I was discussing college loan rates with a friend yesterday. He told me that not only has our loan provider thrown a 5.5-pt swing at us from last year to this year, but what's worse - they could potentially skyrocket with inflation if we keep them variable, which would suggest assuming a fixed rate instead of the current variable.
That got me thinking about the high inflation eras of the past and instead of wondering why this might happen, or what circumstances might cause such an environment, I would like to focus on the rumblings that I have been hearing from colleagues discussing the negative impact this could have on China.
First of all, China's monetary and foreign currency authorities are much savvier than we are giving them credit for, and I think that years ago they understood the feasibility of this type of predicament. And while I do believe the the problem is very big, it is still not a devastating blow to either the economy in China or the US-China relationship.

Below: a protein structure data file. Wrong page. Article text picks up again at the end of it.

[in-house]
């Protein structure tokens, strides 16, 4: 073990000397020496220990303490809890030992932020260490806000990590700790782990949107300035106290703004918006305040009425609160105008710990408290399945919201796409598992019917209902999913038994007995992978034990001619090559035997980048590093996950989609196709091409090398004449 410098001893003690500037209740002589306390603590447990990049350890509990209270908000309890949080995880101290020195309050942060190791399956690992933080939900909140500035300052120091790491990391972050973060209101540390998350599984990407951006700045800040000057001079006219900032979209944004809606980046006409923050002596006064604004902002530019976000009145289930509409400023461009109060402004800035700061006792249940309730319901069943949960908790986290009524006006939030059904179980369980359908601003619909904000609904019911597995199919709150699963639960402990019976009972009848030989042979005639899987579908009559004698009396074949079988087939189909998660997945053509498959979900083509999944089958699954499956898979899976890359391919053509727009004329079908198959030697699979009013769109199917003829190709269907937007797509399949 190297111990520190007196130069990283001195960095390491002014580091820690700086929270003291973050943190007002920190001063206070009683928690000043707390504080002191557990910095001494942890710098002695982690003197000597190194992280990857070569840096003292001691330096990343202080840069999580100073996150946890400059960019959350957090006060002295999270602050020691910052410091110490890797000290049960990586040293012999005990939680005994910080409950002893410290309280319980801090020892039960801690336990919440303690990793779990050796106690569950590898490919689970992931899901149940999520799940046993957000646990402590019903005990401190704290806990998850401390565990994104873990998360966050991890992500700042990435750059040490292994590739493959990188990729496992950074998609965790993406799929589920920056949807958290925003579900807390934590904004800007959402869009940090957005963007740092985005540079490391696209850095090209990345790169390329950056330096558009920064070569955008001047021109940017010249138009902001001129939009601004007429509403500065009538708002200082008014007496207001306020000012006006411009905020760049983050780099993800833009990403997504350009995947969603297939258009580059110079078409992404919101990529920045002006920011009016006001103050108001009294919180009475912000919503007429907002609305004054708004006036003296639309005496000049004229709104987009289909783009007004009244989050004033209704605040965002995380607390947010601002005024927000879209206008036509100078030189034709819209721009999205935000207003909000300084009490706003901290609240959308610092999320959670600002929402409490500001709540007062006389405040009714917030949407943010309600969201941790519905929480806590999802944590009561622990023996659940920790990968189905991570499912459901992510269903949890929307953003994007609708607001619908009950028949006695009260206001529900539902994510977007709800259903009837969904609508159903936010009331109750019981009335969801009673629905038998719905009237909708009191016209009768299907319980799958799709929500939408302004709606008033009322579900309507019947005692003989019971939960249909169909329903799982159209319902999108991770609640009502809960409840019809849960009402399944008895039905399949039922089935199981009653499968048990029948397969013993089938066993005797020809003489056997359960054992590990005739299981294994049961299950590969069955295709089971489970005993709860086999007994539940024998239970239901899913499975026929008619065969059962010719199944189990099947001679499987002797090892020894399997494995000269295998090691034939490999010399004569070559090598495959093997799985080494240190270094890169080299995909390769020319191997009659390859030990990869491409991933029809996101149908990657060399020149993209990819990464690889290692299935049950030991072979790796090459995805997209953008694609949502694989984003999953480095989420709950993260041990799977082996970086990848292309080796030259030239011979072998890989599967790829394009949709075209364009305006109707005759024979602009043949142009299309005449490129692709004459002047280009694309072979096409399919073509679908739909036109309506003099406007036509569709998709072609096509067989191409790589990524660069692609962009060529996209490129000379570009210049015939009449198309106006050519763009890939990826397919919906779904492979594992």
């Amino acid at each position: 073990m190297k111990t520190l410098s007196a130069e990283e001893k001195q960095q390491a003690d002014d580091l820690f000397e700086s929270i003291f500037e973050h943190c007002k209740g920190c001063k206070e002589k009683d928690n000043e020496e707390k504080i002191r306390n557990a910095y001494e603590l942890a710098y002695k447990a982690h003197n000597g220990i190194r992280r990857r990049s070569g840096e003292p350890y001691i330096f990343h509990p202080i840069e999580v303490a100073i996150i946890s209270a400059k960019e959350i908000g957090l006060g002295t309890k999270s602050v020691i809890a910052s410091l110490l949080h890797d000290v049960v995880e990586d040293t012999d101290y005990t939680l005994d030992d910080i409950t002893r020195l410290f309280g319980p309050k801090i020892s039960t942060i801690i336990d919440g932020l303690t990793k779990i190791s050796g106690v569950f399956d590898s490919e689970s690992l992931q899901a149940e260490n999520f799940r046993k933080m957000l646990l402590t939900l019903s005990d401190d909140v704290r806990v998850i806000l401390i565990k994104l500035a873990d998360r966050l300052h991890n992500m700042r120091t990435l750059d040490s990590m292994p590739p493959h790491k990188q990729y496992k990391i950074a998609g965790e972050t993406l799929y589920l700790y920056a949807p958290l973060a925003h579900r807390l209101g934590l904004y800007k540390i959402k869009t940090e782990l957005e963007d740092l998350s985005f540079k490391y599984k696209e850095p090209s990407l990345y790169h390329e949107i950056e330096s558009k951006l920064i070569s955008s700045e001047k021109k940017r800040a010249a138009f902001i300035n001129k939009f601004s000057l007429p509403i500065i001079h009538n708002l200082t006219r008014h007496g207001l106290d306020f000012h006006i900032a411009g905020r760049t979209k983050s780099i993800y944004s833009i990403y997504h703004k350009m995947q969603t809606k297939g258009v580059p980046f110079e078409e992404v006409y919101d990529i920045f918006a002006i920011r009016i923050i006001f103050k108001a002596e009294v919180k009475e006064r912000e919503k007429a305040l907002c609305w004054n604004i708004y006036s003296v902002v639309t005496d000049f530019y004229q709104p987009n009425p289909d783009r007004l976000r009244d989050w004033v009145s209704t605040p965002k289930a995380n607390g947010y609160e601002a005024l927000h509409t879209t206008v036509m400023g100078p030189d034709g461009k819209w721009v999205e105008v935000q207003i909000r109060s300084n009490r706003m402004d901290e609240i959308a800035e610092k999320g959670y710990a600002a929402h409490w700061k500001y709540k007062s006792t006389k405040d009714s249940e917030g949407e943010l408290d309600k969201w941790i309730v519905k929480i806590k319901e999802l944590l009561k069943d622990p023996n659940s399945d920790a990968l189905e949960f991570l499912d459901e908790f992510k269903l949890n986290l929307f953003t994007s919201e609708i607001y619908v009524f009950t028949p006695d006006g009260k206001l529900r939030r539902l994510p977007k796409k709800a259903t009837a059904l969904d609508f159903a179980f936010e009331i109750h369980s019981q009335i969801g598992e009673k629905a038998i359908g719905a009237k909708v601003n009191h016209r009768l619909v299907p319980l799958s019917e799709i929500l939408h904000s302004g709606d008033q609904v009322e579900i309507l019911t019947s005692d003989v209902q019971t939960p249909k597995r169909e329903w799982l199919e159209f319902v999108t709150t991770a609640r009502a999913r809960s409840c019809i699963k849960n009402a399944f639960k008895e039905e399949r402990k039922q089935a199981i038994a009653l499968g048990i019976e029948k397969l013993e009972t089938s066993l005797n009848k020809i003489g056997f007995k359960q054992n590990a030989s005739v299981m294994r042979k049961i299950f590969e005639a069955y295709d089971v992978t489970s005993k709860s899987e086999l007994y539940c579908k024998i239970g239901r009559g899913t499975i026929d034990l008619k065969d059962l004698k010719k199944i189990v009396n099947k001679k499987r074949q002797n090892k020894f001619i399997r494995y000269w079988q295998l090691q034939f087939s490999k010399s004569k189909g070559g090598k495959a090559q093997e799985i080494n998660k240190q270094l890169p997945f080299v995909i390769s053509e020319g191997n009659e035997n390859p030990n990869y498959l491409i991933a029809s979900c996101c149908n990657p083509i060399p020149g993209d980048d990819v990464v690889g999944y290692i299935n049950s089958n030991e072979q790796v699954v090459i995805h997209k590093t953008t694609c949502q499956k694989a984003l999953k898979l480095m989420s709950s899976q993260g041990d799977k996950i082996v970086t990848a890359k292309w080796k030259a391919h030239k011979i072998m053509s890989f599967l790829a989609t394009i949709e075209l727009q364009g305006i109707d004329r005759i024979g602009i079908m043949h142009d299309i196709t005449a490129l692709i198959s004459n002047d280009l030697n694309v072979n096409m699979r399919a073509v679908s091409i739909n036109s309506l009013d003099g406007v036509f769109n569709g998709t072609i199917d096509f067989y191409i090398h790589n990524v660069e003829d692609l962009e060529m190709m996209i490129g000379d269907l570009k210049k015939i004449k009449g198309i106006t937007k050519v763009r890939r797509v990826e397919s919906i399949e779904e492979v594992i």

But here is where it could get very interesting. Although pension funds have always aggressively chosen to invest in primarily fixed-income assets, I tend to think that a sovereign wealth fund like the one China has can be slightly more aggressive than other such organizations and hence be in a position to purchase AA and above-rated bonds if they were to climb to 10+%.
Oh wait, this just in - our ratings agencies have no credibility either and China surely will not trust them any time soon.